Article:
This urban legend is very well established in many English-speaking countries, including Australia.
Fact: First, we need to know which group of arachnids are being referenced. There are daddy long legs (also known as granddaddy long legs), which are not spiders. They are in the arachnid group called Opiliones. They have one major body part with eight long, spindly legs and do not make webs. The opilionid arachnids don’t have fangs or venom. They do have little pincer-like mouthparts for tearing apart vegetation or dead insects. They can give a little nip but they do not “bite” as we typically envision.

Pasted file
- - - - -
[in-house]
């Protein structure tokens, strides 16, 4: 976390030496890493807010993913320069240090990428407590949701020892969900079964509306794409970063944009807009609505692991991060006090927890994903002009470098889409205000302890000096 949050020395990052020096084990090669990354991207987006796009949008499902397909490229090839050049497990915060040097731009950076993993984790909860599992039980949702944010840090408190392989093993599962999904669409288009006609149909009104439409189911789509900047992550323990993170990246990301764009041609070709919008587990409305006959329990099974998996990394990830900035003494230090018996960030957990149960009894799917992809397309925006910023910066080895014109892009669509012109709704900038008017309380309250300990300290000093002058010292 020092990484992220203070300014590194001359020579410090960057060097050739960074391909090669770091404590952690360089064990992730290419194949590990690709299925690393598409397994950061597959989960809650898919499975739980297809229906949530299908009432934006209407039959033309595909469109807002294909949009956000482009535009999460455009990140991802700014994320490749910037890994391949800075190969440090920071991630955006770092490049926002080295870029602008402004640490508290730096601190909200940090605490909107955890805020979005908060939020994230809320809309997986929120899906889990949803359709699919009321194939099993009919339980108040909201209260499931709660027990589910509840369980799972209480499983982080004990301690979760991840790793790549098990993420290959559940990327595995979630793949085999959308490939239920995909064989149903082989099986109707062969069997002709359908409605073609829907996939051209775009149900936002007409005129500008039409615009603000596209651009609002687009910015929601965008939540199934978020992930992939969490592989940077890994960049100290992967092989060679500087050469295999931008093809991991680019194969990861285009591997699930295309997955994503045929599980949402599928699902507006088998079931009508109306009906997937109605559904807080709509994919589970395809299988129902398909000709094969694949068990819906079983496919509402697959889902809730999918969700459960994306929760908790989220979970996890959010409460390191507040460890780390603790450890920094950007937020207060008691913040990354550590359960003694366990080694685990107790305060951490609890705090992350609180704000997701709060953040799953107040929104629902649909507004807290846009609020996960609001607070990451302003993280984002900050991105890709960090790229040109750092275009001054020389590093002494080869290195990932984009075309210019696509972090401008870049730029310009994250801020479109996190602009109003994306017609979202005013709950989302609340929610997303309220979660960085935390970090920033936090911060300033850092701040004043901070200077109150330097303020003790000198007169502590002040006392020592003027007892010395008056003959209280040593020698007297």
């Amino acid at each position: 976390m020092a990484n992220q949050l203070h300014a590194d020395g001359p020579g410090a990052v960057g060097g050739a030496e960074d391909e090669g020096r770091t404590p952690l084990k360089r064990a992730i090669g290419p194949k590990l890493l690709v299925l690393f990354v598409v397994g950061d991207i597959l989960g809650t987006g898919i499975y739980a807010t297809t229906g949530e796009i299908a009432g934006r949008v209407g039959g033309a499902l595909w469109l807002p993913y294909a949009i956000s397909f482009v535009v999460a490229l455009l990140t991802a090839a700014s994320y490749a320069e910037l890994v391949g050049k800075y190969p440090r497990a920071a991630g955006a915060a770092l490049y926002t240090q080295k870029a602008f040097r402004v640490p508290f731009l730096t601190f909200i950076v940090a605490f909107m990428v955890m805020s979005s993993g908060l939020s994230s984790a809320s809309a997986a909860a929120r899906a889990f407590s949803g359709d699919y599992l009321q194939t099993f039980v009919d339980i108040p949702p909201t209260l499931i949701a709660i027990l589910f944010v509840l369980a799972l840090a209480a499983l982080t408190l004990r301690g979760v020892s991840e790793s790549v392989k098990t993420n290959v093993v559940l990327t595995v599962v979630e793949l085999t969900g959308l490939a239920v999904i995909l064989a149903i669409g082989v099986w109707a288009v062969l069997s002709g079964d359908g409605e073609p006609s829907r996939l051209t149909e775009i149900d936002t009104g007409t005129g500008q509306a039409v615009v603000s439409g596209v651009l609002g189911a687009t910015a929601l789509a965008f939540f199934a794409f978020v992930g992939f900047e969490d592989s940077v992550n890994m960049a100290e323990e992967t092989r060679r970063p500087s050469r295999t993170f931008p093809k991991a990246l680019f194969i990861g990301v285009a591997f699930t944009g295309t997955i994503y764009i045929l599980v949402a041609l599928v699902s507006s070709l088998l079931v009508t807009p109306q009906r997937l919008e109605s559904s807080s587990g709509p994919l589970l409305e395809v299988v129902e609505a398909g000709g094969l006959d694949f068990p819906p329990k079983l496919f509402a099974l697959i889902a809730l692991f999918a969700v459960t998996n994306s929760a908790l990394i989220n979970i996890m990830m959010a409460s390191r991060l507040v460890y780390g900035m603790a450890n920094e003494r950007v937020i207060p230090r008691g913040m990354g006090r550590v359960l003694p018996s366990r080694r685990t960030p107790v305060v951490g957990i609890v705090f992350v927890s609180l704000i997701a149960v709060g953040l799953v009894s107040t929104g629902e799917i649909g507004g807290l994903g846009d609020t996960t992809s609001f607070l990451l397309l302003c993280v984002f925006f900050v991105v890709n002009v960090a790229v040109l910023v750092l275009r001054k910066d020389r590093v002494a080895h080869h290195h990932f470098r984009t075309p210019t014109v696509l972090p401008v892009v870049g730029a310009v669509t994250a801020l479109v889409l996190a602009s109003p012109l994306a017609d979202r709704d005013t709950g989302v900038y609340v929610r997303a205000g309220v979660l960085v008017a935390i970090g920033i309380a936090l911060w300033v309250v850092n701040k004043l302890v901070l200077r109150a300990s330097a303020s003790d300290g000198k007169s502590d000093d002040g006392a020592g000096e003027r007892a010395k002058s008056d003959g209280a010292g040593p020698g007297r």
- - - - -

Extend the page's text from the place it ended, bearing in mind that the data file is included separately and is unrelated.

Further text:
In contrast, daddy long leg spiders are in the arachnid group called Araneae; they have two major body parts with legs attached to the front body part and usually are found hanging upside down in webs. These spiders do indeed have short fangs and they are capable of biting although bites are almost unheard of; they prefer to scurry away. On the rare occasion of a bite, the effects are minimal as their venom is not very toxic to humans.